Course: Section

Get Started with Modern React: Intro, Setup, and ES6 Basics

Episode: Title

S01・V11: Copying and Merging

Date Created: July 17th, 2019
Last Updated: 27 days ago

Objectives
  1. We will be covering the array methods “slice()” and “concat()”, for copying arrays and merging arrays, respectively.
  2. We will talk about “shallow copying”, and what it means for arrays with elements which are primitive values, versus elements which are objects.
  3. We will use the “Object.assign()” method for copying and merging objects.
  4. We will introduce the new “spread syntax”, and how it can simplify copying and merging both arrays and objects.
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Duration: 9m 50s

slice()

If you want to copy an array, you can use the slice() method.

The slice() method has been available since JavaScript ES3. It returns a shallow copy of a portion of an array, or the entire array, into a new array. It does not modify the original array.

For example, let’s start with a simple array of numbers:

// COPY
const arr = [1, 2, 3];

We will use the slice() method to make a copy.

// COPY
const arr = [1, 2, 3];

const dup = arr.slice();

As no arguments are supplied to the slice() method, it makes a copy of the entire original array.

We will now modify the copy, by pushing the number 4 onto the end of the array:

// COPY
const arr = [1, 2, 3];

const dup = arr.slice();
dup.push(4);

We will print the modified copy to the Console. And, we will also print the original array.

// COPY
const arr = [1, 2, 3];

const dup = arr.slice();
dup.push(4);

console.log("dup:", dup); // Prints `dup: [1, 2, 3, 4]`console.log("arr:", arr); // Prints `arr: [1, 2, 3]`

You can see in the Console that the modified copy is a new array, while the original array is unchanged. Note that slice() returns a shallow copy of the elements from the original array.

If an element in the array is a primitive value, such as a string, number, or boolean value, then slice() copies the value into the new array. Changes to the string, number, or boolean values in one array, do not affect the other array.

Shallow Copying

If an element in the array is an object of any type, then slice() copies the object reference, not the actual object, into the new array. Both the original and new copied arrays refer to the same object. If a referenced object changes, the changes are visible to both the copied and original arrays. That is why we refer to it as “shallow” copying.

concat()

If you want to merge two arrays, then you can use the concat() method.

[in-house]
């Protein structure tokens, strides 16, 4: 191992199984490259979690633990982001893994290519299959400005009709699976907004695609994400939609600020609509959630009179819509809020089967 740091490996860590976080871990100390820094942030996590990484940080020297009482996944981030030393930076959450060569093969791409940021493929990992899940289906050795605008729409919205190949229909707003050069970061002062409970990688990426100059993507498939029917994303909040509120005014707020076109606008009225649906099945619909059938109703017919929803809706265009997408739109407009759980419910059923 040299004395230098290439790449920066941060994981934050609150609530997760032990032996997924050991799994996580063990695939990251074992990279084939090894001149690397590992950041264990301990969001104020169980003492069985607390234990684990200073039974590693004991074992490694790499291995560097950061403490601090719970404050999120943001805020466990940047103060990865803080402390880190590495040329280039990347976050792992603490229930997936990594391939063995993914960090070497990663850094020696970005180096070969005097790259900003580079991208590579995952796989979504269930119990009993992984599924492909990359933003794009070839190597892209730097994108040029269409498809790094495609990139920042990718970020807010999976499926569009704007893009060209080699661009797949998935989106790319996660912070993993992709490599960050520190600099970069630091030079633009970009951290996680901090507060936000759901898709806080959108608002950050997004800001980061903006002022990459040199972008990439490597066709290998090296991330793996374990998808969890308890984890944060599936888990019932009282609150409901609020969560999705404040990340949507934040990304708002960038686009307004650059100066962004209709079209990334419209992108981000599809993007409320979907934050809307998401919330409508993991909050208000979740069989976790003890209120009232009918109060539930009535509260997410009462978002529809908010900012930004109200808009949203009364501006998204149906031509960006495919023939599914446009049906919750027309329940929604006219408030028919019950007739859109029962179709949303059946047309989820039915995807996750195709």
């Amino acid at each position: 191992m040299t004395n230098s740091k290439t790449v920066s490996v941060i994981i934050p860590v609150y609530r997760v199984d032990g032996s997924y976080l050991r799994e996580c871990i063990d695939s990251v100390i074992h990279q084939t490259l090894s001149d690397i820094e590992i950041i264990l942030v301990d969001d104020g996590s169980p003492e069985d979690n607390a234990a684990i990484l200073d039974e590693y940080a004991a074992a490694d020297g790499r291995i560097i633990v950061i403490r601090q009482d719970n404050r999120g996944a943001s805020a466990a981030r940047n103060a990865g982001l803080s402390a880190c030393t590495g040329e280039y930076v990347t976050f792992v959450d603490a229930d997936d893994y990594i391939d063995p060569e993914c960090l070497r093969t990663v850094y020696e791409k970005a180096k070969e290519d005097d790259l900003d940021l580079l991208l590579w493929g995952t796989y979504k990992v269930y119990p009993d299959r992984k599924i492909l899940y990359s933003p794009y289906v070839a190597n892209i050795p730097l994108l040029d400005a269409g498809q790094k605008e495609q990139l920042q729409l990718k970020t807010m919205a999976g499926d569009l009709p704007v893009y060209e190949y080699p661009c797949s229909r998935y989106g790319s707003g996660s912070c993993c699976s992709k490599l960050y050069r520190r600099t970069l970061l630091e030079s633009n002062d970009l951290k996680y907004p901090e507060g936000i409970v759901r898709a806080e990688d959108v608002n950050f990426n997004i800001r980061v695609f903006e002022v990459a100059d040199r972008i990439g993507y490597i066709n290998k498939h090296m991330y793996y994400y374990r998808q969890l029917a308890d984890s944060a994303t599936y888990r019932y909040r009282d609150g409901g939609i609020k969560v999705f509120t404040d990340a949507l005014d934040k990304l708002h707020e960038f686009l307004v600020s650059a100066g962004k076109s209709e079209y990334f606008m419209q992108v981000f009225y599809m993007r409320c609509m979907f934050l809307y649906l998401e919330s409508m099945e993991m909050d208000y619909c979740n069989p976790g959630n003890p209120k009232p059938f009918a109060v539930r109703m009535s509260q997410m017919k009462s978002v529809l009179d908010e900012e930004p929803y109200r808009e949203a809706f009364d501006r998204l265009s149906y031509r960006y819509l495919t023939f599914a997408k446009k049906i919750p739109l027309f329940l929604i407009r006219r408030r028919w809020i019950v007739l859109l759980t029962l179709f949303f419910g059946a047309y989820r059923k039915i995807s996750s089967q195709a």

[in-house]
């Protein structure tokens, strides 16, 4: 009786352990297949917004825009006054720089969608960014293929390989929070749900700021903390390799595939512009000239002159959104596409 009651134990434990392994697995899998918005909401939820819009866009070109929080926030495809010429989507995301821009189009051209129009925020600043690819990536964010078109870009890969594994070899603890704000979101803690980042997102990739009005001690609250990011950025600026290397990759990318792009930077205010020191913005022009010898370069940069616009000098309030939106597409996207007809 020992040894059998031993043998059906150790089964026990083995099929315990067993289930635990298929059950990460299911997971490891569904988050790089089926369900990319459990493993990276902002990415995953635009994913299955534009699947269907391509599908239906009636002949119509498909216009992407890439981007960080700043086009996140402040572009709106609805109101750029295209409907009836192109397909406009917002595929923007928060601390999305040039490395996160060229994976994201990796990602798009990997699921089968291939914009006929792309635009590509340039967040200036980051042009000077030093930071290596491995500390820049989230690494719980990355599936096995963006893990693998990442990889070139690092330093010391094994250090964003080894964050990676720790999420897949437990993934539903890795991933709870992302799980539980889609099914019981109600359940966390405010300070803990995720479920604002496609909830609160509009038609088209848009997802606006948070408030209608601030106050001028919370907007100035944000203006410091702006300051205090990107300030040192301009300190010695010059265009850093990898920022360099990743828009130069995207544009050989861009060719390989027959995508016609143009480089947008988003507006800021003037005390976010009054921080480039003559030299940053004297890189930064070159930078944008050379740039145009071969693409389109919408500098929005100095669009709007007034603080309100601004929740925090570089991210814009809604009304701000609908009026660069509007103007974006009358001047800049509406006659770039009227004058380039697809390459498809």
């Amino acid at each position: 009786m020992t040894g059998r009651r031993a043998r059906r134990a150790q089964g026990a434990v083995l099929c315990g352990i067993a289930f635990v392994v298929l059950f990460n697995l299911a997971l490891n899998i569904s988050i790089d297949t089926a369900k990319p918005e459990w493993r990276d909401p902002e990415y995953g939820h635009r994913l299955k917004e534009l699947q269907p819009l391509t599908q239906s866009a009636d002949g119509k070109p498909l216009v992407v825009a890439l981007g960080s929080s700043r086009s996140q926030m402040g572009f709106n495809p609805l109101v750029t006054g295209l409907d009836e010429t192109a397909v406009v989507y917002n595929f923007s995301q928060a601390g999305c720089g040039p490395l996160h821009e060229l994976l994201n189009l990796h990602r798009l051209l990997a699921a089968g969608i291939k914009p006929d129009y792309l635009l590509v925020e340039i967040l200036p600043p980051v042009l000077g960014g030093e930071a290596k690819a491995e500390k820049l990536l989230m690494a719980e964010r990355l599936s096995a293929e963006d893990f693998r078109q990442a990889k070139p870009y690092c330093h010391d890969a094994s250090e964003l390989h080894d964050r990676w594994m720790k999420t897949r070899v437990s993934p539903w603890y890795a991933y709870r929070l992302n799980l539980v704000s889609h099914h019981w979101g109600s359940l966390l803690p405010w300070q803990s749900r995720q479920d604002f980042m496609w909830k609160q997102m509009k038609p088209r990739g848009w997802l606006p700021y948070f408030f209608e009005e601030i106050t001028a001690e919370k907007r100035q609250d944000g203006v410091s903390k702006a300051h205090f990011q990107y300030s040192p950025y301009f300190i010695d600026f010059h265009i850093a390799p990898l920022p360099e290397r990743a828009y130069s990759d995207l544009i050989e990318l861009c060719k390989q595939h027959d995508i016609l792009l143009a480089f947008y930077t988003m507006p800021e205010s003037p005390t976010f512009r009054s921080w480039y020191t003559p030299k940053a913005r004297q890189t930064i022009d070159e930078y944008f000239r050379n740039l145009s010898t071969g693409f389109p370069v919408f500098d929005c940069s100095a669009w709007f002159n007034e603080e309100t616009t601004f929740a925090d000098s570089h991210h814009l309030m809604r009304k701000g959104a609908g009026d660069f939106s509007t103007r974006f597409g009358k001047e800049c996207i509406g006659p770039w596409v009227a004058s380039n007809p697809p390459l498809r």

The concat() method has been available since JavaScript ES3. It returns a shallow copy that contains copies of the same elements combined from the original arrays. This method does not change the existing arrays, but instead returns a new array.

For example, let’s start with two simple arrays of numbers:

// MERGE
const arr1 = [4, 5, 6];
const arr2 = [7, 8, 9];

We will use the concat() method, called on the first array, passing the second array as its argument.

// MERGE
const arr1 = [4, 5, 6];
const arr2 = [7, 8, 9];

const mrg = arr1.concat(arr2);

We will print the merged array, and the original arrays, to the Console.

// MERGE
const arr1 = [4, 5, 6];
const arr2 = [7, 8, 9];

const mrg = arr1.concat(arr2);

console.log("mrg:", mrg); // Prints `mrg: [4, 5, 6, 7, 8, 9]`console.log("arr1:", arr1); // Prints `arr1: [4, 5, 6]`console.log("arr2:", arr2); // Prints `arr2: [7, 8, 9]`

You can see in the Console that the merged array is a new array, while the original arrays are unchanged.

Spread Syntax

We will now introduce “spread syntax” for array copying.

The array literal spread syntax has been available since JavaScript ES6. You can make a shallow copy of an array using “spread syntax”, which has the same effect as using the slice() method.

You can create a new shallow copy of the original array arr. Specify the array literal square brackets, then inside, put three dots, followed by the original array name.

[...arr]

Think of it like using the three dots to spread the elements of the original array into a new array literal. You can see the copy of the original array in the Console.

// COPY
const arr = [1, 2, 3];

// const dup = arr.slice();// dup.push(4);const dup = [...arr];
console.log("dup:", dup); // Prints `dup: [1, 2, 3]`
console.log("arr:", arr); // Prints `arr: [1, 2, 3]`

Now, if we had wanted to add the number 4 to the end of the array, as we did previously, then all we need to do is add the number 4 after the spread out array, after a comma:

// COPY
const arr = [1, 2, 3];

// const dup = arr.slice();
// dup.push(4);
const dup = [...arr, 4];
console.log("dup:", dup); // Prints `dup: [1, 2, 3, 4]`console.log("arr:", arr); // Prints `arr: [1, 2, 3]`

View the effect in the Console.

Merge Arrays

Let’s use the spread syntax to merge arrays.

We will perform the merge with spread syntax. We first specify the array literal square brackets. Then, we spread the contents of the first array... Then, a comma... And then, we spread the contents of the second array.

// MERGE
const arr1 = [4, 5, 6];
const arr2 = [7, 8, 9];

// const mrg = arr1.concat(arr2);const mrg = [...arr1, ...arr2];
console.log("mrg:", mrg); // Prints `mrg: [4, 5, 6, 7, 8, 9]`
console.log("arr1:", arr1); // Prints `arr1: [4, 5, 6]`